1. Are you storing a struct, an enum, or a class?

I want to store a struct or an enum.

2. Will the value change over time?

Yes, it will change as my app runs.

3. Are you creating the value in your view, or will it be passed in from somewhere else?

I'll be creating the value locally in my view.

4. Is the property being used to track an active user gesture?

Yes, this is for a gesture.

You should use the @GestureState property wrapper, like this:

@GestureState private var dragAmount = CGSize.zero

Although you could also use @State for this purpose, @GestureState is significantly more efficient.

You can learn more about the @GestureState property wrapper here: What is the @GestureState property wrapper?

No, this is just a regular value.

You should use the @State property wrapper, like this:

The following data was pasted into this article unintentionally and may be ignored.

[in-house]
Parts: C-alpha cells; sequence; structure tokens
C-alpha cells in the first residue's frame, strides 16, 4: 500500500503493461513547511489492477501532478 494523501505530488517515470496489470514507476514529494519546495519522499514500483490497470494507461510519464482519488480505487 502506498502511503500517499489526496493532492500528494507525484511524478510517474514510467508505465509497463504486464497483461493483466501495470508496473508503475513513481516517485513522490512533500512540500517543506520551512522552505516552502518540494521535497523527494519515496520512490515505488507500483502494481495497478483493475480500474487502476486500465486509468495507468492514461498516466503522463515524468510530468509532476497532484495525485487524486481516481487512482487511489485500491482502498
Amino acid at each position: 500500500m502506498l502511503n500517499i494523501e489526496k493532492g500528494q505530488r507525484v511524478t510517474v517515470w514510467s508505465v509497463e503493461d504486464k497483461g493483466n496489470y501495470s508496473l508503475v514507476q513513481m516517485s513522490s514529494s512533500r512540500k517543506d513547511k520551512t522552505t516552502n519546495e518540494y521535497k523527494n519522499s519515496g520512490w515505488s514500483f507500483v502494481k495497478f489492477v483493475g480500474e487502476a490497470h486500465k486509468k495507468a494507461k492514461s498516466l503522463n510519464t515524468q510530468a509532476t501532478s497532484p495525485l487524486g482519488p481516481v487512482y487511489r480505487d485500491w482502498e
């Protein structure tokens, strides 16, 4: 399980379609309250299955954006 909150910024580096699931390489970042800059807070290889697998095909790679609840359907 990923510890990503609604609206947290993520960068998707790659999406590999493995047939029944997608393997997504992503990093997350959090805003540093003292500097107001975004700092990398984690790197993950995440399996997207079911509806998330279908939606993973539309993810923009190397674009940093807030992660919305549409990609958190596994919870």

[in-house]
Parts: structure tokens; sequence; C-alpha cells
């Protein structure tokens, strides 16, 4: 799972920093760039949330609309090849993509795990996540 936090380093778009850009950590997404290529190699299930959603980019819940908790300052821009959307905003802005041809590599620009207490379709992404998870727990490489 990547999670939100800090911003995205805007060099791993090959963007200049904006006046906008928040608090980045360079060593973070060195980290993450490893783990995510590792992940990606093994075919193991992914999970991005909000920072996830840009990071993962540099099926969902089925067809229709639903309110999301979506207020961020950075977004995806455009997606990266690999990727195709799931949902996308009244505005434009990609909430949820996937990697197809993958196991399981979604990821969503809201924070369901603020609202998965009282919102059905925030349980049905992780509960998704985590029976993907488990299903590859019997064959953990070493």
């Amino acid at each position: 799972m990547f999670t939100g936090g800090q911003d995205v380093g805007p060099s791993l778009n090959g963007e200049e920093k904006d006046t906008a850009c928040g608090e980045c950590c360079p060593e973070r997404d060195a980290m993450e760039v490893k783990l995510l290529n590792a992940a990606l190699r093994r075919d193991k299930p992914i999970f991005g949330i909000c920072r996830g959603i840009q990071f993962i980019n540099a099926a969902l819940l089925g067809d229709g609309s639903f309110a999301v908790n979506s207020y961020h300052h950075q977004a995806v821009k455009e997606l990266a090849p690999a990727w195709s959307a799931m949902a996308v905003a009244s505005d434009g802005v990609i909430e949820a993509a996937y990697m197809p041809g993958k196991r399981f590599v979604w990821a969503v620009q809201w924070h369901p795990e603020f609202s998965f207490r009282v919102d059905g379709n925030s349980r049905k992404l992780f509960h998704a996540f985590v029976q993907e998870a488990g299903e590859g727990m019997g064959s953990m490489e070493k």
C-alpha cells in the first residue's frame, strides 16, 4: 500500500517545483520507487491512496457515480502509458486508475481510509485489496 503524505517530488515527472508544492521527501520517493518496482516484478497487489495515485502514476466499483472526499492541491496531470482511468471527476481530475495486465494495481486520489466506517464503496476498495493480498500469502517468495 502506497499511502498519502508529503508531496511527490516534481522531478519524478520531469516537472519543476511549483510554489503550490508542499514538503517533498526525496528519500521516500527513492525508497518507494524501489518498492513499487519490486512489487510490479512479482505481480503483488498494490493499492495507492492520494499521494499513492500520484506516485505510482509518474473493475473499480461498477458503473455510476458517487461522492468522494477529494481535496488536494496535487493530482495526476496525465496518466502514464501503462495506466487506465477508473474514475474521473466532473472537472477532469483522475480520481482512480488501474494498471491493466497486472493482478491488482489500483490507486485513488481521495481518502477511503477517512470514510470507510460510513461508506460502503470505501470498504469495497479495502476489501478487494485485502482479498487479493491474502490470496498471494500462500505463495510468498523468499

@State private var username = "Taylor"

Technically there's nothing stopping y...]]> 5 Steps to Better SwiftUI Views https://www.hackingwithswift.com/articles/226/5-steps-to-better-swiftui-views https://www.hackingwithswift.com/articles/226/5-steps-to-better-swiftui-views Learn to make your SwiftUI views smaller, simpler, and more reusable. Wed, 27 Jan 2021 11:57:00 +0000 As SwiftUI projects grow more complex, it’s common to find your views get larger and larger as you cram more functionality into them. In this article I’ll walk you through the underlying problem, and demonstrate five steps you can take to make your views simpler, smaller, and smarter – all demonstrated using a real SwiftUI project, so you have actual code to follow along.

You can get the project source code, including both before and after versions, from this link.

  • This article is also available as a video if you prefer. The content is the same, so use whichever is easiest for you.

Still here? Okay, let’s get to it…

What’s the problem?